Saturday, March 12, 2011

Satan Never Sleeps (1962)

Satan Never Sleeps is a 1962 motion picture directed by Leo McCarey and based on a novel by Protestant China missionary daughter, Pearl S. Buck. It was not a commercial success and it is easy to understand why.

The script uses the same light humor and silly interaction between a grumpy older priest (Fr. Bovard played by Clifton Webb) and a bumbling younger cleric (Fr. O'Banion played by William Holden) that worked in McCarey's Going My Way.  In this film, however, those antics fall flat because McCarey transposes them onto two incredibly serious and grim subjects -- the brutality with which the Chinese communists persecuted the Chinese Christians and Christian missionaries in the late 1940s, and the marriage of a woman to her rapist so that the child born of the rape will know his father.

A positive aspect of the film is that it accurately depicts such tragic events as the communists trashing the interior of the church, tearing down the crucifix, putting up Chairman Mao's picture where the crucifix used to be, and using the church for communist indoctrination sessions.  That is just what the Reds did many places in real life.

Another positive thing is that for the most part both priests are courageous.  And, Fr. O'Banion maintains his chastity despite being ardently pursued by a physically attractive and romantically aggressive young woman (Siu Lan played by France Nuyen).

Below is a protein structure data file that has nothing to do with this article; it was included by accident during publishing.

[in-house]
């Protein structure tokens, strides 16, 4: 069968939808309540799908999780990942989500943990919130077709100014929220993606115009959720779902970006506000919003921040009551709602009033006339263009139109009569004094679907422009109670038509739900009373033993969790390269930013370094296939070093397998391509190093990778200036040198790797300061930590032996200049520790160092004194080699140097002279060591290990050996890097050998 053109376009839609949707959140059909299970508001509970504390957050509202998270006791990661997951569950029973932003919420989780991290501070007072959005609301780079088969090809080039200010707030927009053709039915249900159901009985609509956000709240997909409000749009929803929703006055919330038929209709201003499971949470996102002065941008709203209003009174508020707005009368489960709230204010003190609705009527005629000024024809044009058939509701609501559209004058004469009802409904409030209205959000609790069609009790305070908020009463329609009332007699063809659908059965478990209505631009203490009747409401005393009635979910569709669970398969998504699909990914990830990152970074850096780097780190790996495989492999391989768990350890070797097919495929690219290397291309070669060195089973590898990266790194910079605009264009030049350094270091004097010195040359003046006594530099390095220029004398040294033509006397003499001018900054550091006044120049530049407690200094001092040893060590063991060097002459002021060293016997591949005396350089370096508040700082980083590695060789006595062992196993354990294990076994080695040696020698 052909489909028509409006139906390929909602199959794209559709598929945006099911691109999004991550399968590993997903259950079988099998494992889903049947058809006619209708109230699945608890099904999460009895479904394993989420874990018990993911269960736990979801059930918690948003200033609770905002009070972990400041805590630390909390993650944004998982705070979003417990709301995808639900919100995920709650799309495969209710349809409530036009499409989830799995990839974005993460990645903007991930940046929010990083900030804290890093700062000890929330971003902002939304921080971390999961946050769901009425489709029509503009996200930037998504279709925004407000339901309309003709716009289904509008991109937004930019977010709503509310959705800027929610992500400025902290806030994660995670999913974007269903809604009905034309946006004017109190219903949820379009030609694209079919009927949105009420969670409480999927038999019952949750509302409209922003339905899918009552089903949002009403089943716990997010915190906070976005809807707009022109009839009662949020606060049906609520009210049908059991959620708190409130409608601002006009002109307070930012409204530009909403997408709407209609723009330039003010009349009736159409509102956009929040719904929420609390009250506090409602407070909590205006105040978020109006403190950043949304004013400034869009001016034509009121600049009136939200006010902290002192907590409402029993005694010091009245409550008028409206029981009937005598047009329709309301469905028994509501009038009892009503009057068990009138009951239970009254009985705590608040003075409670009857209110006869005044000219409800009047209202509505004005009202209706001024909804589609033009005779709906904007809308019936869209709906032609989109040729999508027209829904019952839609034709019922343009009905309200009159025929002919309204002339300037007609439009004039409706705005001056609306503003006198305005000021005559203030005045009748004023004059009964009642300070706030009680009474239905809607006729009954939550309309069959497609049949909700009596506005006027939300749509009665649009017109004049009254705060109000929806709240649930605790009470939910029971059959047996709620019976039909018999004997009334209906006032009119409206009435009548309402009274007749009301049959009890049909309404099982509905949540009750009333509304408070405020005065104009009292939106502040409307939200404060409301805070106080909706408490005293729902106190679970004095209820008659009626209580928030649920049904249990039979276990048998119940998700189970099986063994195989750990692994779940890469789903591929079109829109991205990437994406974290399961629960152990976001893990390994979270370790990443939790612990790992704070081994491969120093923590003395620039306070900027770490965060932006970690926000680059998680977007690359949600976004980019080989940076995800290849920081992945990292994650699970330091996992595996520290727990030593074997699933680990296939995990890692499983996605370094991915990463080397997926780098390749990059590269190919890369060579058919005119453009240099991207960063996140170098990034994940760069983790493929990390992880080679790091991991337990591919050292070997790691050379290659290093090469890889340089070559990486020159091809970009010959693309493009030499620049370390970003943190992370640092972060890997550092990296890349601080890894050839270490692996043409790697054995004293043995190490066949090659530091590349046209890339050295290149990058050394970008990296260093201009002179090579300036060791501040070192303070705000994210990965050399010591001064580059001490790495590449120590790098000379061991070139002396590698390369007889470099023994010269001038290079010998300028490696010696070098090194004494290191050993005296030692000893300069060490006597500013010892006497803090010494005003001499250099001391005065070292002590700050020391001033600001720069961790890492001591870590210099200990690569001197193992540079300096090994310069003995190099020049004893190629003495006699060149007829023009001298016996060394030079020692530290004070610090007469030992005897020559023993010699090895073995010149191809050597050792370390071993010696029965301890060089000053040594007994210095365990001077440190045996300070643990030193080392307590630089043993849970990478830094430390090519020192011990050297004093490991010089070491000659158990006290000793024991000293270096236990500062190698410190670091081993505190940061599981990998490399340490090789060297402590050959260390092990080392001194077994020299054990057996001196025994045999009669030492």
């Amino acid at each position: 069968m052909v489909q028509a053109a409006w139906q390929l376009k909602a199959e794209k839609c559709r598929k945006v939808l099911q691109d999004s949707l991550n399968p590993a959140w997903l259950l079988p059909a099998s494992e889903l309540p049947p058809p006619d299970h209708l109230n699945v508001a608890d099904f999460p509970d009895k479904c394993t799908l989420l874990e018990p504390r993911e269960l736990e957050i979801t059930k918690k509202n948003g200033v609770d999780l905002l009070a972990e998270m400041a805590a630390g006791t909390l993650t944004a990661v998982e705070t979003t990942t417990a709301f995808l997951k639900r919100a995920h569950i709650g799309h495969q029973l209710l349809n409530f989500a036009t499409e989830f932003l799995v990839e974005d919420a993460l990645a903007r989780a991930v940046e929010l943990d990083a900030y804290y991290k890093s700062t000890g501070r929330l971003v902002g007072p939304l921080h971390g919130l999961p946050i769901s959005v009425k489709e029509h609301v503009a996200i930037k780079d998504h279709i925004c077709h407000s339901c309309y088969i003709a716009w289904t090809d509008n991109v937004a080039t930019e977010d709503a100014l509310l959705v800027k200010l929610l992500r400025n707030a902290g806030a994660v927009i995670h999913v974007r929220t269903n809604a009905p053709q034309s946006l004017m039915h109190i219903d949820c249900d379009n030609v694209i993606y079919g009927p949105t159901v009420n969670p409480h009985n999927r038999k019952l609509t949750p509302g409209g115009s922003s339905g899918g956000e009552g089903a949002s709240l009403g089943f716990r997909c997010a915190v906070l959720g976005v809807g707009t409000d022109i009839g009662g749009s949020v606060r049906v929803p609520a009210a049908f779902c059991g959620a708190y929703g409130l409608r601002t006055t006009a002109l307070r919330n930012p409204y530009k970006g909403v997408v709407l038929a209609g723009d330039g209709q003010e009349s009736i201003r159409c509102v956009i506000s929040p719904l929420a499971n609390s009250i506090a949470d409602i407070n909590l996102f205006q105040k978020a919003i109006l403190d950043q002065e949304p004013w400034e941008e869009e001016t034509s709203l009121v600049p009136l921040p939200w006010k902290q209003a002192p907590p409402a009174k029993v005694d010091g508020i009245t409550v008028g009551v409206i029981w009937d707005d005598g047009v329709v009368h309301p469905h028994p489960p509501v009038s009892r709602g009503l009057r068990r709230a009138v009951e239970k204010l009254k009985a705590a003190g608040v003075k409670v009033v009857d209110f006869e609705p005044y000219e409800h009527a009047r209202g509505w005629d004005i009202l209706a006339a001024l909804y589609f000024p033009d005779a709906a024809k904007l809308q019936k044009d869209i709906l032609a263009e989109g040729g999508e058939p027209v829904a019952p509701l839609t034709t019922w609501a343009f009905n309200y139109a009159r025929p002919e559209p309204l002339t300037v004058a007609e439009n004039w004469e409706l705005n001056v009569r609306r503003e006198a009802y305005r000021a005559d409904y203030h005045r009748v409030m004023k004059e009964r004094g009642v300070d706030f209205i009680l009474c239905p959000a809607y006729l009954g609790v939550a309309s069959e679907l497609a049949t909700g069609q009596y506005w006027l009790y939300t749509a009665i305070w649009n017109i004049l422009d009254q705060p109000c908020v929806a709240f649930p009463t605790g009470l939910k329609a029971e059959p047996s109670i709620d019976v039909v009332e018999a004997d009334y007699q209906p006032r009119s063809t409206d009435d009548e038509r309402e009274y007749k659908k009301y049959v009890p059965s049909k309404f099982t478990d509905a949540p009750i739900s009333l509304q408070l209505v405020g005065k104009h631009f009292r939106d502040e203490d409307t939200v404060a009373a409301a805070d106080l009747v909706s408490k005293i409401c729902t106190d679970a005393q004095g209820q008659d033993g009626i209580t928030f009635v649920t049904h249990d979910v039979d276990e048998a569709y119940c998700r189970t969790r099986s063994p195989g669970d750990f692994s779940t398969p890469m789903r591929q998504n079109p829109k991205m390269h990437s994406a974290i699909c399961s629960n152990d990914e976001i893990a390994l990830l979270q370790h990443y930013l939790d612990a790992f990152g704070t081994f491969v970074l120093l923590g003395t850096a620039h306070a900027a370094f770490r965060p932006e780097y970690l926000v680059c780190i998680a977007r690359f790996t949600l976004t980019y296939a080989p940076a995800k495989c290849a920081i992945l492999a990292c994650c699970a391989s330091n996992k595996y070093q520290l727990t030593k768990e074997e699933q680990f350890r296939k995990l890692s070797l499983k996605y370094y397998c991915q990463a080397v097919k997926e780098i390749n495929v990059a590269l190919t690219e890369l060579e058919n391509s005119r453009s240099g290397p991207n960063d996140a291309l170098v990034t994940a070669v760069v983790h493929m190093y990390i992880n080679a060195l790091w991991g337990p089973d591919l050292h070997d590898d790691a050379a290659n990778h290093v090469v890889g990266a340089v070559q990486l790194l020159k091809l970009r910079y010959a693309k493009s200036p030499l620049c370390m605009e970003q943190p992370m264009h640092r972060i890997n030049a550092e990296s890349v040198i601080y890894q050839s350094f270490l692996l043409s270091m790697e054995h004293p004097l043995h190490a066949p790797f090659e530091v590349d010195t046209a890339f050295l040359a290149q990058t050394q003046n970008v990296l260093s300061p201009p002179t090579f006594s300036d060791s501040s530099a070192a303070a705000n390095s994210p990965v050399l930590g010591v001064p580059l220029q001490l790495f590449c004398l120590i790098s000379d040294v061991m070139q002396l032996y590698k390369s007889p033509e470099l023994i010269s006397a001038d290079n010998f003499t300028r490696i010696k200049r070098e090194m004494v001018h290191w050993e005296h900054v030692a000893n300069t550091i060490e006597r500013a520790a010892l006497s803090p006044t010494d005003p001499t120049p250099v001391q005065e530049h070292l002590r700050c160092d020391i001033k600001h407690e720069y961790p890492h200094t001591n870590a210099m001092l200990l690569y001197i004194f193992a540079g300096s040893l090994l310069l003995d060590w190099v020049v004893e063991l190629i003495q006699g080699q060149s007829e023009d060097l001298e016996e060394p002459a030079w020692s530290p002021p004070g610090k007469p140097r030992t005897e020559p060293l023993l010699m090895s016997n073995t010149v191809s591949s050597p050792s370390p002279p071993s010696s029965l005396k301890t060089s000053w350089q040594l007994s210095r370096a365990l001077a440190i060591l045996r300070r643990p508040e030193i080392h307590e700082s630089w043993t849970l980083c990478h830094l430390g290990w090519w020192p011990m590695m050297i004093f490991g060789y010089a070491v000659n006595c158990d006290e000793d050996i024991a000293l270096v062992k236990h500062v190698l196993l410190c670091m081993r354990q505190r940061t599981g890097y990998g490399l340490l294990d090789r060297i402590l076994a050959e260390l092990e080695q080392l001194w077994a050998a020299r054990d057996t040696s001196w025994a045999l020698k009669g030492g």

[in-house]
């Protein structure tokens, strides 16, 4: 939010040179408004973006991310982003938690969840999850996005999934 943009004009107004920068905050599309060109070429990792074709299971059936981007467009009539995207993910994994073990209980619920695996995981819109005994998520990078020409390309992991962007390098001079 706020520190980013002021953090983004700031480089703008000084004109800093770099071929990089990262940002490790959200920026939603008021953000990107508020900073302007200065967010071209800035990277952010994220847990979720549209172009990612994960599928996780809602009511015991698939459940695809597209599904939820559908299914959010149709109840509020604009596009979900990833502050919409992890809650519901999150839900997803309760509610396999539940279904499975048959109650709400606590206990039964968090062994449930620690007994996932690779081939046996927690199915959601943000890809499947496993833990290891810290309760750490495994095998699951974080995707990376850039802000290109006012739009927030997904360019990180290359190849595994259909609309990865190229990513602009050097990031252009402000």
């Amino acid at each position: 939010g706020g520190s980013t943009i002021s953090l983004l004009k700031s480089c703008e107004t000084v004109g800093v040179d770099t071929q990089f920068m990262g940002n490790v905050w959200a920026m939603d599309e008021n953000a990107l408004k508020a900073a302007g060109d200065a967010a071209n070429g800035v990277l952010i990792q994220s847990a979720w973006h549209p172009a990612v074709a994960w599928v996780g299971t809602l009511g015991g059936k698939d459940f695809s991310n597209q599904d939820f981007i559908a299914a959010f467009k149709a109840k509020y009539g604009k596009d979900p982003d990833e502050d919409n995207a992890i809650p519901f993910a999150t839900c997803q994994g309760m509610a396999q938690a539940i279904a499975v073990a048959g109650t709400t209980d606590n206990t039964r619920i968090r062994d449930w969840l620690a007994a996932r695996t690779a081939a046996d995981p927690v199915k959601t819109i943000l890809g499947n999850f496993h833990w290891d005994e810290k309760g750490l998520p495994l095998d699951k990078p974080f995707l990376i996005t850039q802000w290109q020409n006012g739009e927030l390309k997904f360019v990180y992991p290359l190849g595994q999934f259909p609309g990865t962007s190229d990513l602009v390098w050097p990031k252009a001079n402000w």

Unfortunately, the film is riddled with such nonsense as a scene where Siu Lan smiles and waves flirtatiously at Fr. O'Banion while he is kneeling during a Mass offered by Fr. Bovard right after the priests discover that most of the Chinese Catholics have deserted the church in fear of the communists, who have just taken over the town.

Later, when a local ex-altar boy turned communist (Ho San played by Weaver Lee) rapes Siu Lan, it is such a jarring departure from all the silliness that it is as if one is watching a different movie.  And, when Ho San converts back to Catholicism after losing status with the communists for being too individualistic, one questions the sincerity of his re-conversion.

As if that transition did not make impossible demands on the viewer, Ho San then marries Siu Lan and when their baby is baptized by Fr. O'Banion, the silliness is reintroduced.  I found it offensive that this supposedly "happy ending" is treated with the same fluffiness as the conclusion of any television sit-com from the 1970s.

I would really like to see a new version of this film with the screenplay re-written as a drama that does justice to the very serious questions presented.  It might be quite good.  As it is, the only value the movie has is its accurate portrayal of Chinese communist atrocities and the heroic resistance of the Chinese Catholics, who tear down Mao's picture and try to raise the Cross again. For that I give the film three roses.

No comments: